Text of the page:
FKR: They were idealists. They served drinks in gutted pineapples. Sometimes on fire. And the manager couldn’t complain too loudly because almost overnight he’d went from wallowing in a money pit to making money hand over fist. He’d been handed the pearl, and all he had to do was stay out of the way and count the take.
LS: And the pearl shone so very brightly.
FKR: Listen to us. Is it possible we’re looking back through rose-colored glasses?
LS: Anything is possible.
FKR: Or maybe, just maybe, it was even better than we remember. Did you know that all Boyd ever asked for or got out of it was free beer? He’d sit at the end of the bar and hold court and never pay for a drink.
LS: Sometimes that’s enough.
FKR: Oftentimes. I’d spend five nights a week here minimum. For a year I stopped going anywhere else. I was hypnotized. The other bars suddenly seemed cold and hard. It was like the Yanks who got a taste of the South Seas during World War II and found it hard to go back to the farm or the factory. You wanted to linger in paradise. It was one of those beautiful moments in time, and you just knew it wouldn’t last.
LS: It never does.
FKR: So, of course, it collapsed. Not slowly, but suddenly.
LS: Something went sour.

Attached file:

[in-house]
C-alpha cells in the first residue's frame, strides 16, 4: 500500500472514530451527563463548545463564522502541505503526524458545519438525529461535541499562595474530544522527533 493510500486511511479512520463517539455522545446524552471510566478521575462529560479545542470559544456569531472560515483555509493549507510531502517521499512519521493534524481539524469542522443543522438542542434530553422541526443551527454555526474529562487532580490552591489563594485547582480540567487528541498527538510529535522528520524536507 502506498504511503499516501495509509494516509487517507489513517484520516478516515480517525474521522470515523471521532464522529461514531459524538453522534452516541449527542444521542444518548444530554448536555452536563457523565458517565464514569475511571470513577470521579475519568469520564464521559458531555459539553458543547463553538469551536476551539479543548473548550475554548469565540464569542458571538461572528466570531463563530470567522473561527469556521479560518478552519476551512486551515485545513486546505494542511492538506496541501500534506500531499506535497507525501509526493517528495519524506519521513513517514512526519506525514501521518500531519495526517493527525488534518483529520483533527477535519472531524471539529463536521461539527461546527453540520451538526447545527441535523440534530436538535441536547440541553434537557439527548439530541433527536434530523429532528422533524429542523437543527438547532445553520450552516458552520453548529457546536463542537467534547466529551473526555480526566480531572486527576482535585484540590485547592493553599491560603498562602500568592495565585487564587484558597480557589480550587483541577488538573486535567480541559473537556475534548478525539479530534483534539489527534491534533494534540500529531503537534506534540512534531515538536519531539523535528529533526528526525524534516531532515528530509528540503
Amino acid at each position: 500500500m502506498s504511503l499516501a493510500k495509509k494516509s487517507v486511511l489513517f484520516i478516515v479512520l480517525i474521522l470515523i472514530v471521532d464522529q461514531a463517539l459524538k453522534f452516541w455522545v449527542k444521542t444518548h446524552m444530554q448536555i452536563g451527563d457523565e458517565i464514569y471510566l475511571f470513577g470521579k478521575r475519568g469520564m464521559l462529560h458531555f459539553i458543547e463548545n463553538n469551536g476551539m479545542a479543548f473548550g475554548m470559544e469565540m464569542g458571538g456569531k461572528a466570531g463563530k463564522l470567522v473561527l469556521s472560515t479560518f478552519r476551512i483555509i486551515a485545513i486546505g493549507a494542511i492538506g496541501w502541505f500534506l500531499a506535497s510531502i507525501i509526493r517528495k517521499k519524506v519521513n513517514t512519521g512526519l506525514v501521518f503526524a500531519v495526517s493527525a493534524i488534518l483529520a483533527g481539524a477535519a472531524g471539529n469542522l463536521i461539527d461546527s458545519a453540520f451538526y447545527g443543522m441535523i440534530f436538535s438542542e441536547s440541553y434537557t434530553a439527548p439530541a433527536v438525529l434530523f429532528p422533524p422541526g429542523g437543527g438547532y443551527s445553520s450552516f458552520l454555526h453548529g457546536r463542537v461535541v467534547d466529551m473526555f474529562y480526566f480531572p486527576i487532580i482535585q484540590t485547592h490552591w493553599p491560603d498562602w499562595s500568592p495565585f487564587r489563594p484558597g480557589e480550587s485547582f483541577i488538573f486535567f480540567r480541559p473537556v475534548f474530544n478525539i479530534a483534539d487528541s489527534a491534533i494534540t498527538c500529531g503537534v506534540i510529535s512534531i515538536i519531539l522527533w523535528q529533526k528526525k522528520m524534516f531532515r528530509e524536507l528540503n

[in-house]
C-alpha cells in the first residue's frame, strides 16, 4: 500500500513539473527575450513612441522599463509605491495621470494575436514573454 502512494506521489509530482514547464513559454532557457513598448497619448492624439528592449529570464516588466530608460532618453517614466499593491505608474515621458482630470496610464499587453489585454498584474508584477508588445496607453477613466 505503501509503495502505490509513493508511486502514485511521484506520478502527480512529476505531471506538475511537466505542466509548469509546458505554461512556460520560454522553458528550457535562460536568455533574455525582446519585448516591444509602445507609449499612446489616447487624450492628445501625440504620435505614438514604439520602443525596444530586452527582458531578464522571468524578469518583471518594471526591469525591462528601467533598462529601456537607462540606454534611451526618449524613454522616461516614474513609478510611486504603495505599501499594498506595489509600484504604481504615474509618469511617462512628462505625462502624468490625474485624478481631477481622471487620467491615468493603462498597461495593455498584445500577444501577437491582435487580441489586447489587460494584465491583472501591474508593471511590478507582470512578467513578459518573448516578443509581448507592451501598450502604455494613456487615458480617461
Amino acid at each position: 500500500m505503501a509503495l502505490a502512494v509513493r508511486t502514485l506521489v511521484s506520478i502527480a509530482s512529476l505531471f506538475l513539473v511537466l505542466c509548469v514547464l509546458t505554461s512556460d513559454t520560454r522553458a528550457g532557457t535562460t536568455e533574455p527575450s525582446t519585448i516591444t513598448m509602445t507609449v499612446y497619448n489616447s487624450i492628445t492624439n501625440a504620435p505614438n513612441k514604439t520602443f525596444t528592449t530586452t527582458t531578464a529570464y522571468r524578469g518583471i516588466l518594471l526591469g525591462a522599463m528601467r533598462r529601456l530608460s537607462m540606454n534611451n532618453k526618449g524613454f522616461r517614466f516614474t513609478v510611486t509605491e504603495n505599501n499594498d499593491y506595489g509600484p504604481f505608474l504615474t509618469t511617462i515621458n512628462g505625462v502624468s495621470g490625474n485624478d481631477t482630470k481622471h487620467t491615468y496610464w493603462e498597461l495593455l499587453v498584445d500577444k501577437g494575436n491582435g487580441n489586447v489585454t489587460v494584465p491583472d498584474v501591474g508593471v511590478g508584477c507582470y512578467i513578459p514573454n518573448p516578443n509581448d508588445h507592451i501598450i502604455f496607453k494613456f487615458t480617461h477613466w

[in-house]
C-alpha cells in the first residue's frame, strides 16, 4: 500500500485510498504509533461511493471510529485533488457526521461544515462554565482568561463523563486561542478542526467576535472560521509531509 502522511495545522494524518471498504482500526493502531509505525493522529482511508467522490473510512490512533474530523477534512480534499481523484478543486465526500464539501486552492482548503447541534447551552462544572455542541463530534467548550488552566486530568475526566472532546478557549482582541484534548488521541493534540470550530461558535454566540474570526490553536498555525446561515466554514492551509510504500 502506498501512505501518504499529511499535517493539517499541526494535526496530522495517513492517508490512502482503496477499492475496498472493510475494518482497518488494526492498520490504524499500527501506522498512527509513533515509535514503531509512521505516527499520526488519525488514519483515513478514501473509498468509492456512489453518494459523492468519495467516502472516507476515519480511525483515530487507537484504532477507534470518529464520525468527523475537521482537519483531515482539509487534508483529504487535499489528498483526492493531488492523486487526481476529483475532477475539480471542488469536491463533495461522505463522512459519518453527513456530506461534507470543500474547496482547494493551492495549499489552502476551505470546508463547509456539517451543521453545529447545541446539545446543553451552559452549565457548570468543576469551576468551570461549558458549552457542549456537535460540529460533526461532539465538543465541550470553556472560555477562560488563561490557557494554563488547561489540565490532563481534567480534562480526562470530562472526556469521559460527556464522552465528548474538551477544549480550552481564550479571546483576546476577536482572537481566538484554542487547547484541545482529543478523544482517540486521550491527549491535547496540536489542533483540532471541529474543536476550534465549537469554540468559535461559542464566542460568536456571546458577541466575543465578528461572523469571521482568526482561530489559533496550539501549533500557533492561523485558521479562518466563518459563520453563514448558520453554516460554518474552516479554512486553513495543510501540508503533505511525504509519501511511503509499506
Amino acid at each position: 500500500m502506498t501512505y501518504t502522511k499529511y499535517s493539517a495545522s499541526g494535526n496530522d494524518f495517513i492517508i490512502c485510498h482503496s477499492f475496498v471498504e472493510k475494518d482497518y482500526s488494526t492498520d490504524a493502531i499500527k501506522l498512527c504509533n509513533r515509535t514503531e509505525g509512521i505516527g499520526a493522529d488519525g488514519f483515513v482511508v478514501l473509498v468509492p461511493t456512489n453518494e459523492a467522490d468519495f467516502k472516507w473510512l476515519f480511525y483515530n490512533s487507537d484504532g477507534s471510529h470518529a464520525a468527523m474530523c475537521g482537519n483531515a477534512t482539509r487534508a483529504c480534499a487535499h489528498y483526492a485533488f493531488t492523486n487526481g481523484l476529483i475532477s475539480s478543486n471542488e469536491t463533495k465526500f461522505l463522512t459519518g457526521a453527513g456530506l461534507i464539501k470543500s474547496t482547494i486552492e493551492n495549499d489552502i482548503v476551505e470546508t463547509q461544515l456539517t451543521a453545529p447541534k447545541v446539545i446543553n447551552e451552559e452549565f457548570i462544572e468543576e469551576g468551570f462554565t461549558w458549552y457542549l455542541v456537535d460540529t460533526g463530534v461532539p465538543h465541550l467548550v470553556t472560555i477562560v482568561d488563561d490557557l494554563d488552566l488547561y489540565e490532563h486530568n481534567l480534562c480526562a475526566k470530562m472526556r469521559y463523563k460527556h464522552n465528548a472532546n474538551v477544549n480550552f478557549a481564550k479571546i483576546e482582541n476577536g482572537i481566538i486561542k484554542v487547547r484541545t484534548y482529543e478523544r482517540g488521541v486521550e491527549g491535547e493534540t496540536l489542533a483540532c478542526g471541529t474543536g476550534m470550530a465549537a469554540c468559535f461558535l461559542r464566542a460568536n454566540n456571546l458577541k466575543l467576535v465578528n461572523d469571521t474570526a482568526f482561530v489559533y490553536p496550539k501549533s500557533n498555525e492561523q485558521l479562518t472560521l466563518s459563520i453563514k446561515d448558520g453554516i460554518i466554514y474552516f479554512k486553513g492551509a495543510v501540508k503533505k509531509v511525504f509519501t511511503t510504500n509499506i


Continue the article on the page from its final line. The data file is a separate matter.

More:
FKR: Everything went sour. After a year of stunning success, the manager decided it was time to climb out of the backseat and take the wheel. I mean, why not?
LS: Everyone thinks they can pilot a magic carpet. How hard could it be?
FKR: Right. So he started firing the bartenders, our bartenders, for no good reason, and bringing in his own pals. He wanted to play top-40 music. He wanted to weaken the pours. So Boyd decided, all right, let’s pull the plug.
LS: Then, in the blink of an eye, it was gone.
FKR: It took about two hours. We came in during the day shift. The day bartender, who we knew—
LS: It was Mike.
FKR: Right. We rolled in with drills and crowbars and hammers and Mike was like, “What’s going on, guys?” And we said, “Oh, we’re just going to renovate the place.” And in two hours time we stripped it bare. There was a dozen of us, all members of the Denver Gentlemen’s Pipe Smoking League, and we worked like dervishes. Like a gang of Grinches swooping down on Whoville. We took everything, even the colored light bulbs. When we were finished it was back to what it was a year before—a sterile sports bar.
LS: Then the manager, after the tears and teeth-gnashing, tried to recreate it. He glued flip-flops to the wall.
FKR: And put up movie posters and cardboard bamboo. It was like an orangutan trying to build a jet airliner he’d glimpsed passing overhead. He had no concept of what Tiki was. To some people, Tiki is nearly a religion. It was like an atheist building a church just so he can pass the collection plate. It doesn’t work.
LS: And that was that.
FKR: It came, it hung around awhile, everything was beatific and righteous, and just like that, it was gone.
LS: The Tiki magic flew back to from whence it came.
FKR: And now it’s this. An empty bar with a—I guess you’d call it Standard Ramada Bar Theme #9. It’s went through eight or so different incarnations following Tiki Boyd’s but nothing has caught on. All the new leasees thought it’d jumped because of the location, but it had nothing to do with that.
LS: And now it’s just another Colfax Avenue ghost.
Next Up: Cricket on the Hill